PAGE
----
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Disappointing Outing For Indie Icons
Paul Nolan, 10 Mar 2011
We have a lot to thank The Strokes for. It might be difficult for the average 16 year-old music fan to grasp today, but mainstream rock in the late ’90s and early noughties was in a rancid state. With the honourable exceptions of Blur, Radiohead and the Manics, who all continued to fight the good fight – ie. having No. 1 singles and albums with uncompromising and intelligent music – the post-Britpop fallout saw the likes of Coldplay, Travis and Stereophonics draw on the most boring, conservative aspects of Oasis and U2 to create a kind of bloated rock that could be categorised as “nu-stadium”.
Then, lo and behold, in mid-2001 The Strokes and The White Stripes exploded onto the scene, and once more it meant that one didn’t have to search in the darkest recesses of the record store for music that was audacious and exciting. Unfortunately, since their instant classic debut Is This Is, The Strokes’ career has followed the trajectory of Oasis, with their subsequent output subject to the law of diminishing returns. Their second record, Room On Fire contained their greatest song, the Smiths-meets-Smokey Robinson gem ‘Under Control’, but First Impressions Of Earth was an out-and-out dud.
All of which means Julian Casablancas and the boys have a hell of a lot to prove with this album, and frankly, the debut single – the pedestrian ‘Under Cover Of Darkness’ – didn’t inspire a lot of confidence. In truth, The Strokes are operating in the most unforgiving terrain in rock; as James Dean Bradfield opined in Hot Press last year, the most difficult thing to do in music is make a really convincing rock album. The NYC quintet are never really going to push to boat out in an experimental sense, so each time out they are under pressure to produce a batch of brilliant tunes, brimming with swaggering rhythms and catchy melodies.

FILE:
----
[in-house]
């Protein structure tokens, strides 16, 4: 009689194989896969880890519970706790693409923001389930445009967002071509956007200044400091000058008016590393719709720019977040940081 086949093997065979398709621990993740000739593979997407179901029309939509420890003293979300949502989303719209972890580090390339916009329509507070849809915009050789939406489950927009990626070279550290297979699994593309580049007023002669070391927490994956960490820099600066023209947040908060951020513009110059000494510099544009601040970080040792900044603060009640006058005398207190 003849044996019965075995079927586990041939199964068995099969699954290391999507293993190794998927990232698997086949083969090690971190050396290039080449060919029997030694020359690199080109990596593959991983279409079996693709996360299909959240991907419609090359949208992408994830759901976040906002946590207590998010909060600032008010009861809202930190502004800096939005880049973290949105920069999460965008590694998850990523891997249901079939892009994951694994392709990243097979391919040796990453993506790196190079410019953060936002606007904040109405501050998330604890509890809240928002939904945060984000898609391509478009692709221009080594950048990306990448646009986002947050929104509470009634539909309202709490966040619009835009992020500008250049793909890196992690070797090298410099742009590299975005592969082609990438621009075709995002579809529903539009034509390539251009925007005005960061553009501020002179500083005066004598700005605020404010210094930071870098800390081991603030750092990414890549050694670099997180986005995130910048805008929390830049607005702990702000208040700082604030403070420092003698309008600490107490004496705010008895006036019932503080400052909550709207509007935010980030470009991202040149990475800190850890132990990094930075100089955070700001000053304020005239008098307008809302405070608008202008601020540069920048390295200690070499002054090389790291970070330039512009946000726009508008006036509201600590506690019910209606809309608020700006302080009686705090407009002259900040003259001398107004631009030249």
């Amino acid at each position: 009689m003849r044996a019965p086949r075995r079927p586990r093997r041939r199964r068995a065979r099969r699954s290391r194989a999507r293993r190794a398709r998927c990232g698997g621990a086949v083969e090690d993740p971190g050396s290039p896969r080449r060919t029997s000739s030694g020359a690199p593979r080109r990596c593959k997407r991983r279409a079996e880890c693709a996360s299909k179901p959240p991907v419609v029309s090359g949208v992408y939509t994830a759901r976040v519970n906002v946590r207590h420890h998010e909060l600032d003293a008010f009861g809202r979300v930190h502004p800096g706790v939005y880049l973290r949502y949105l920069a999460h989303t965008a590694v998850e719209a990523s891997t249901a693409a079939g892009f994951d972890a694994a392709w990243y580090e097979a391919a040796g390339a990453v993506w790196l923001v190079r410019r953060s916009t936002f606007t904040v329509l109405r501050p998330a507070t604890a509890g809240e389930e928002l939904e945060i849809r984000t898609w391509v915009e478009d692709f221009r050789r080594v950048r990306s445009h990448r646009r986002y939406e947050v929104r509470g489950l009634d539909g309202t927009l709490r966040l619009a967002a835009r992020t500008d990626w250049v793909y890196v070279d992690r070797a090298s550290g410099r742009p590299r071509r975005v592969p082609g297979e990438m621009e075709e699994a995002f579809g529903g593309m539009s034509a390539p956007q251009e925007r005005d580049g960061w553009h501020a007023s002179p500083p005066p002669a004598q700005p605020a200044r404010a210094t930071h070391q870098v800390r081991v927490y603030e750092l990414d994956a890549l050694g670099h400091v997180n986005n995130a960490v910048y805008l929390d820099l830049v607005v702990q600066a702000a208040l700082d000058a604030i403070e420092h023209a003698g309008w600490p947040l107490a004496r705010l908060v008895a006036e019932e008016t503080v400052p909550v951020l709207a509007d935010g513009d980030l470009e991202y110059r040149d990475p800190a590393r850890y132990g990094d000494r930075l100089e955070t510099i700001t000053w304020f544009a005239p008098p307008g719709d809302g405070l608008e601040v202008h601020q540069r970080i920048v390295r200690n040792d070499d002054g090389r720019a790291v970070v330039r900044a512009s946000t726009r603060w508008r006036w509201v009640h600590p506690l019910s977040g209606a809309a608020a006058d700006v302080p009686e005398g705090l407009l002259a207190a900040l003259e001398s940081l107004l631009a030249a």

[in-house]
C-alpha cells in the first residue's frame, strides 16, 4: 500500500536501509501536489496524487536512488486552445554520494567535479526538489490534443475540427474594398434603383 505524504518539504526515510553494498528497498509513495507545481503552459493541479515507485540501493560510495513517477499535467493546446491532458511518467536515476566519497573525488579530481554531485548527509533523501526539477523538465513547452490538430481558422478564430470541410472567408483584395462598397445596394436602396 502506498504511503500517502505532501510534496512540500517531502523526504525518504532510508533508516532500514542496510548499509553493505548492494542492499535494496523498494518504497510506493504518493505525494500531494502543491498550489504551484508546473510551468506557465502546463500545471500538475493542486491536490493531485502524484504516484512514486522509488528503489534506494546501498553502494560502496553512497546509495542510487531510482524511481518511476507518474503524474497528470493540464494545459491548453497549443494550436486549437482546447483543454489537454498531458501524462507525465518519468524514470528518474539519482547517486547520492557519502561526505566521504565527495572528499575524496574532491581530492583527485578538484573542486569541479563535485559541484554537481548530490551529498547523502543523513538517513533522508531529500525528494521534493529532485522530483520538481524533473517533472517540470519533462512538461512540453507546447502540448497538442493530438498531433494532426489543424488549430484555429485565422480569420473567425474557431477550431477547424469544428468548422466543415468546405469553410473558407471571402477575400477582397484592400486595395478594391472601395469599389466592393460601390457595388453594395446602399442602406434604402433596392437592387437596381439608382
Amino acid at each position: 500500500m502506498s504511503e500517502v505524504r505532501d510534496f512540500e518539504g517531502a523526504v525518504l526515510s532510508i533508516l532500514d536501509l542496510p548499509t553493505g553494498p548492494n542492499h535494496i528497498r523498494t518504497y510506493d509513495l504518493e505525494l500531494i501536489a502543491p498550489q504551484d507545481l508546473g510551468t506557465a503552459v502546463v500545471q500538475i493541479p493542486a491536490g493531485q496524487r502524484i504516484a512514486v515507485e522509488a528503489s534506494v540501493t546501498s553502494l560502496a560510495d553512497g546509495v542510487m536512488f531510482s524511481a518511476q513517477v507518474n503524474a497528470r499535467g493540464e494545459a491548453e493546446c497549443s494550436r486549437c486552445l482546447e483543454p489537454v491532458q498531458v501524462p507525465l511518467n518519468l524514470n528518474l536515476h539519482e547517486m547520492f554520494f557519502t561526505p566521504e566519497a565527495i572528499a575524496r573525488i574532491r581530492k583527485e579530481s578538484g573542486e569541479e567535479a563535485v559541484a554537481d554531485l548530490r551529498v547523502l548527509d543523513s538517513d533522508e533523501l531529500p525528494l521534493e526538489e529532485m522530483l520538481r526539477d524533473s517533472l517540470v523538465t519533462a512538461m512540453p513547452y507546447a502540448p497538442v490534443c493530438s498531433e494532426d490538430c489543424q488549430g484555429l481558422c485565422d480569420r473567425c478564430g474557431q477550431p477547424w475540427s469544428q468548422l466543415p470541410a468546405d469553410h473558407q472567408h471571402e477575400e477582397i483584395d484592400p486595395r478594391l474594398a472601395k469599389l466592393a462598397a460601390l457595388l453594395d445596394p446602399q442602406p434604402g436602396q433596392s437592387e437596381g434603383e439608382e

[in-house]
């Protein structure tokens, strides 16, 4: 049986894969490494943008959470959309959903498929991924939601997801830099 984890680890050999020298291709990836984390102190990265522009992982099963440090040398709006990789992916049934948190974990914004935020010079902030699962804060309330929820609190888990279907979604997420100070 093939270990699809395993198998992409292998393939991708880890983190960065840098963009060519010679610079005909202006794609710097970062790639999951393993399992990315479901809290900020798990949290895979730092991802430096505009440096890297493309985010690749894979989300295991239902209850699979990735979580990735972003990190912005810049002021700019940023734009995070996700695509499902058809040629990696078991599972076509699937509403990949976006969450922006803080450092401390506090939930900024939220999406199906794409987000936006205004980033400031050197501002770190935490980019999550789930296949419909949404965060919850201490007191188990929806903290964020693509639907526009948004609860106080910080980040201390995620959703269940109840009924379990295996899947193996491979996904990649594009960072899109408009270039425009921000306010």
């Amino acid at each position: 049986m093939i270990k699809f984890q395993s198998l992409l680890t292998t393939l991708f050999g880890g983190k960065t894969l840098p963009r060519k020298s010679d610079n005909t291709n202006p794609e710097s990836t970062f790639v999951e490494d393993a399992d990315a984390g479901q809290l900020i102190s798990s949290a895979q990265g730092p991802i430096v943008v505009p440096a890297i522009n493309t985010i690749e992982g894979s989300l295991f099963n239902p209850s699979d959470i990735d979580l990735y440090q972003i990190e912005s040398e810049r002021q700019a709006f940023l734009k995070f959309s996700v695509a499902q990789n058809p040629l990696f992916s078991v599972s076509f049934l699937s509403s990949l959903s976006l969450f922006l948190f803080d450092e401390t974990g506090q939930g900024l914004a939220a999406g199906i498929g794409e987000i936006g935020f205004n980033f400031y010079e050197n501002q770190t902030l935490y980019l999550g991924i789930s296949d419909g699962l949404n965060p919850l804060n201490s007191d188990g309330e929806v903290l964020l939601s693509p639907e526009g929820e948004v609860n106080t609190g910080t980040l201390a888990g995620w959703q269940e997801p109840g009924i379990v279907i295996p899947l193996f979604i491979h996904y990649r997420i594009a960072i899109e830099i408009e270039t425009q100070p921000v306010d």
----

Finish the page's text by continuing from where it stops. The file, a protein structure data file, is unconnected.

First up on Angles is ‘Macchu Pichu’, an average slice of tinny electro-pop that couldn’t be said to possess the criteria of a classic album opener. Indeed, the first half of the record really drags. There’s the aforementioned ‘Under Cover…’, and ‘Two Kinds Of Happiness’, which alternates between Tom Petty-style classic rock and breakneck punk, although the latter sections grate rather than excite. ‘You’re So Right’ strives for Radiohead-style moody magnificence but falls significantly short, while ‘Taken For A Fool’ is indie-by-numbers.